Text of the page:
By CARLA KOLBE
For The Leader-Herald
EDINBURG — Students from Doug Hammons fourth-grade class at Northville Central School released trout they raised in the classroom, into the Adirondack wild on May 19. Each student under the direction of their teacher was allowed to release one trout into a cool running stream at Sand Creek in Edinburg.
This is the culmination of a year round project called Trout in the Classroom, where teacher Doug Hammons works closely with the Great Sacandaga Lake Advisory Council, (GSLAC), Trout Unlimited and Saratoga County, to raise trout in his classroom. Hammons students experience a hands on education about their environment and conservation. “I’m passionate about our ecology and our environment,” states educator, Doug Hammons. This is Hammons third year participating in the project. He generally leads the students from the fertilization of the eggs, to receiving them at the eye-egg stage around November in the classroom. The fingerlings, which hatch in late October, are almost an inch and a half long by mid-January. Towards the end of the school year, students are able to release the fry into an approved watershed.
The students participate in maintaining the tank, feeding the fish, journaling and monitoring every stage. “They actually become very attached to the fish,” said Hammons. ”They watch them and name them too.”
A dedicated labor of love is the project. The tank is perpetually monitored and kept at a chilled to about 50 degrees. Students and teacher work hand-in-hand with entities in their community to pull off this project. The seed money, tank, chiller and classroom equipment are provided by the GSLAC. The educational aspect of the program is supported by Trout Unlimited and their Trout in the Classroom program. Trout in the Classroom (TIC) is a conservation-oriented environmental education program for elementary, middle and high school students. Saratoga County has a fish stocking program that incorporates the school children every year.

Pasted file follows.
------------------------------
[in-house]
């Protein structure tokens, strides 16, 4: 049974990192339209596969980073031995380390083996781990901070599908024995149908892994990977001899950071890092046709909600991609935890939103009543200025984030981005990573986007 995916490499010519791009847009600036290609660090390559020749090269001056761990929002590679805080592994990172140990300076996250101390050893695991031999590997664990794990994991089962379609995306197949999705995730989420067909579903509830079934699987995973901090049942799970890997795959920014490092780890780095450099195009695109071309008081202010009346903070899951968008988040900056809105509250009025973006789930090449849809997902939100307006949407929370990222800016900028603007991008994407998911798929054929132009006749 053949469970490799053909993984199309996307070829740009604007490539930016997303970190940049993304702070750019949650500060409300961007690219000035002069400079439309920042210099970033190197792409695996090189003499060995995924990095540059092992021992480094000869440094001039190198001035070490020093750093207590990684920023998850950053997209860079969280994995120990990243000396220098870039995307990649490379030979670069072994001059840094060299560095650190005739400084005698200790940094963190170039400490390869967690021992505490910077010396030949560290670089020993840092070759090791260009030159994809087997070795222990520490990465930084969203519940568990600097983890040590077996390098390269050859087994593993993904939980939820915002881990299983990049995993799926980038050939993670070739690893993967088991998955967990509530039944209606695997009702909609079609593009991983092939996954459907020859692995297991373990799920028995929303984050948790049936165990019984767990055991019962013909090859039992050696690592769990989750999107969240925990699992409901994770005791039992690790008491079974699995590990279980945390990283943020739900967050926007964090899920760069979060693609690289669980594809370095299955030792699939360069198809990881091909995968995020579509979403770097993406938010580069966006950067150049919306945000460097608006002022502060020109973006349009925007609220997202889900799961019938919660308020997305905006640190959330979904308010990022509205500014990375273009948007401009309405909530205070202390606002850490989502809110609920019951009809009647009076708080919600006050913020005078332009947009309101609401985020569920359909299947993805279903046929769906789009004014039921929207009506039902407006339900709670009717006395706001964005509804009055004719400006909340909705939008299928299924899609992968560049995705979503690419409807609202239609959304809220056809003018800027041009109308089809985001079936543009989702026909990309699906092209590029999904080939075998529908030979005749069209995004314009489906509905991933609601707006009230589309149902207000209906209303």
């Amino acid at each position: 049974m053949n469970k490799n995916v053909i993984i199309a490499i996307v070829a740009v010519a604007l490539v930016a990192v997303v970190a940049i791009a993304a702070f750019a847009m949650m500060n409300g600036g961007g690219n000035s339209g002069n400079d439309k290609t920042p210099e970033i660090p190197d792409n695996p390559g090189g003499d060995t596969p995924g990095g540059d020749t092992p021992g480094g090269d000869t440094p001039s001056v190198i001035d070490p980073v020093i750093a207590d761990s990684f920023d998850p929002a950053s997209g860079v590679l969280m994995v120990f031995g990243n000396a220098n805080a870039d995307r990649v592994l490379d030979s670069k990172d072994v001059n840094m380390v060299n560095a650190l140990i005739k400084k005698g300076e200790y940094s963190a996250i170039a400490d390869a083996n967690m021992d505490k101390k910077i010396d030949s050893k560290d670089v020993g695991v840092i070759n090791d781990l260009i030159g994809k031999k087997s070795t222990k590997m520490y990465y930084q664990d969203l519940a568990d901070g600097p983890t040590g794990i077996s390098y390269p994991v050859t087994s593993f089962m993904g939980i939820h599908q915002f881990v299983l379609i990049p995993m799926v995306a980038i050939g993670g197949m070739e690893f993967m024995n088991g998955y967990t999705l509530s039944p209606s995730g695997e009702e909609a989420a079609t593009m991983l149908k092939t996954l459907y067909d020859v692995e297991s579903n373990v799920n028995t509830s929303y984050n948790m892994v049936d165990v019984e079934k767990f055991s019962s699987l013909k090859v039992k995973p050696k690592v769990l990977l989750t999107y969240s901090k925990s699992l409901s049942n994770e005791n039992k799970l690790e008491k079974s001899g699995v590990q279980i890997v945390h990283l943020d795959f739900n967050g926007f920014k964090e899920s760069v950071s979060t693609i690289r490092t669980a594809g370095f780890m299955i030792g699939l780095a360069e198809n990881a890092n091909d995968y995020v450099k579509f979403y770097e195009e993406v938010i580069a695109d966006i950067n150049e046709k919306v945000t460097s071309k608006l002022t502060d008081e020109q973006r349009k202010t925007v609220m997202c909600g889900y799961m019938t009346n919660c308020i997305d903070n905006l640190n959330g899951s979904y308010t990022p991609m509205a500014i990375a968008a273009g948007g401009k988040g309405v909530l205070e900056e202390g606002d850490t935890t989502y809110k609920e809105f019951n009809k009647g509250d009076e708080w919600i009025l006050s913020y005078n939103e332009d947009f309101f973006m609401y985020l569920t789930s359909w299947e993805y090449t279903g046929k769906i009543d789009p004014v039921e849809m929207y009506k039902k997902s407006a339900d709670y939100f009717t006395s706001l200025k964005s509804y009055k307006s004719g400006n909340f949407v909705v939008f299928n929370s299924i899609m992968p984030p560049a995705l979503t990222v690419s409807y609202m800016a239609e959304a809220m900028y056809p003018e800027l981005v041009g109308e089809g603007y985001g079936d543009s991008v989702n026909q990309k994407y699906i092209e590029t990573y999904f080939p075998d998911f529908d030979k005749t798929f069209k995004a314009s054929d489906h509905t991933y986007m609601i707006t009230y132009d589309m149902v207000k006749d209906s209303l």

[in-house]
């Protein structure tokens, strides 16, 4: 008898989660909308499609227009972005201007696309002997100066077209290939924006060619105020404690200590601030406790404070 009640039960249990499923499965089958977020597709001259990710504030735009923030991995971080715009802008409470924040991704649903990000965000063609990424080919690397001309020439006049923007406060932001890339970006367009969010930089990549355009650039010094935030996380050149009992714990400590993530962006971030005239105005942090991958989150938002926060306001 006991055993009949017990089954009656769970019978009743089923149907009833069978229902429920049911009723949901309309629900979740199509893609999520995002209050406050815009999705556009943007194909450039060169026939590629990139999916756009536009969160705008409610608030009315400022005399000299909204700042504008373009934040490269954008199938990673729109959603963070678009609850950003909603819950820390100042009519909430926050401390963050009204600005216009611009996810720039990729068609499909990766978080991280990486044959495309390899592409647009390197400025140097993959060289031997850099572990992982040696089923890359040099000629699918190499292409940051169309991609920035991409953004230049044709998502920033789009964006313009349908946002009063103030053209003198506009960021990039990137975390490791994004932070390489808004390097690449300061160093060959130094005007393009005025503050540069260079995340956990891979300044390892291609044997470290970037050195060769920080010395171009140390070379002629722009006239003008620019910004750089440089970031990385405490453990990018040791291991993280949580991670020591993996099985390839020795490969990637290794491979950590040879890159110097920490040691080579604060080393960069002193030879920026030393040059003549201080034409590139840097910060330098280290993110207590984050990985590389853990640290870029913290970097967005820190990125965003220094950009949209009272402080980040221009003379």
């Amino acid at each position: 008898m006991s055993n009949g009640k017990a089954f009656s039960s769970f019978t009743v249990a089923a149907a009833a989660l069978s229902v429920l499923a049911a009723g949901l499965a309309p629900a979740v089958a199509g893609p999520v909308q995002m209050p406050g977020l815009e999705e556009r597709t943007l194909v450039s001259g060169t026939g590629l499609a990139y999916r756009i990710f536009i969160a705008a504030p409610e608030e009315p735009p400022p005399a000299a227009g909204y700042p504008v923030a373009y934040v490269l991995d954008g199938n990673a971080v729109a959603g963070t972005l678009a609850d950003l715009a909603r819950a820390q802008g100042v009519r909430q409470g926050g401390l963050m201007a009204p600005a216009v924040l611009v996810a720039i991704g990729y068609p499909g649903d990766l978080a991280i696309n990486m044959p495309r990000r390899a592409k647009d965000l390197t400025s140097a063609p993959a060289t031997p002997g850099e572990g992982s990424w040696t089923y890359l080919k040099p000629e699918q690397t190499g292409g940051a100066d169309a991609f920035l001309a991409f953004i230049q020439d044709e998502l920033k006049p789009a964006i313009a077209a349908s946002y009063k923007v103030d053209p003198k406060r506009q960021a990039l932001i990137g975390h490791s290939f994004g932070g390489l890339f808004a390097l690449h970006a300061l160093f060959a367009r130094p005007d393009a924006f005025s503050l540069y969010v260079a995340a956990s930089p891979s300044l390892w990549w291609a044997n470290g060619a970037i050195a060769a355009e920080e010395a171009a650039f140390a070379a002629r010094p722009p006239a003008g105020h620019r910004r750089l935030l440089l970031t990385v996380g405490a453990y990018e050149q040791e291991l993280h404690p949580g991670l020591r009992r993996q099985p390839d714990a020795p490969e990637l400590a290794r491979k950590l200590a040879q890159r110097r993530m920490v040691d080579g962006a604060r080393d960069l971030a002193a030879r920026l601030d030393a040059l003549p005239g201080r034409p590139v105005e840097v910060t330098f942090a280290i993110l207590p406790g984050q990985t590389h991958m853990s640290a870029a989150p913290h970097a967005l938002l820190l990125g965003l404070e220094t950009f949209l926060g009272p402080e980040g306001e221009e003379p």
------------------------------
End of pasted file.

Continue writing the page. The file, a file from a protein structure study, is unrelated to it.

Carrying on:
GSLAC Treasurer and Director of Planning for Saratoga County, Jason Kemper stated “It is great to see the school children once again participating in the Trout in the Classroom program and learning about the environment. With the pandemic these activities were curtailed. The enthusiasm from both the students as well as teachers and instructors from Trout Unlimited clearly show the value of this program.”
The release, which took place on Wednesday, included an educational program together with Kemper, Trout Unlimited Classroom Coordinator Ron Dorn, and Clearwater Trout Unlimited volunteers Chris Avery and Ron Ballisario. The students each geared in waders with boots, released the fingerling trout, were educated on the ecology of the brook and were taught fly-fishing techniques. About 21 healthy trout were released.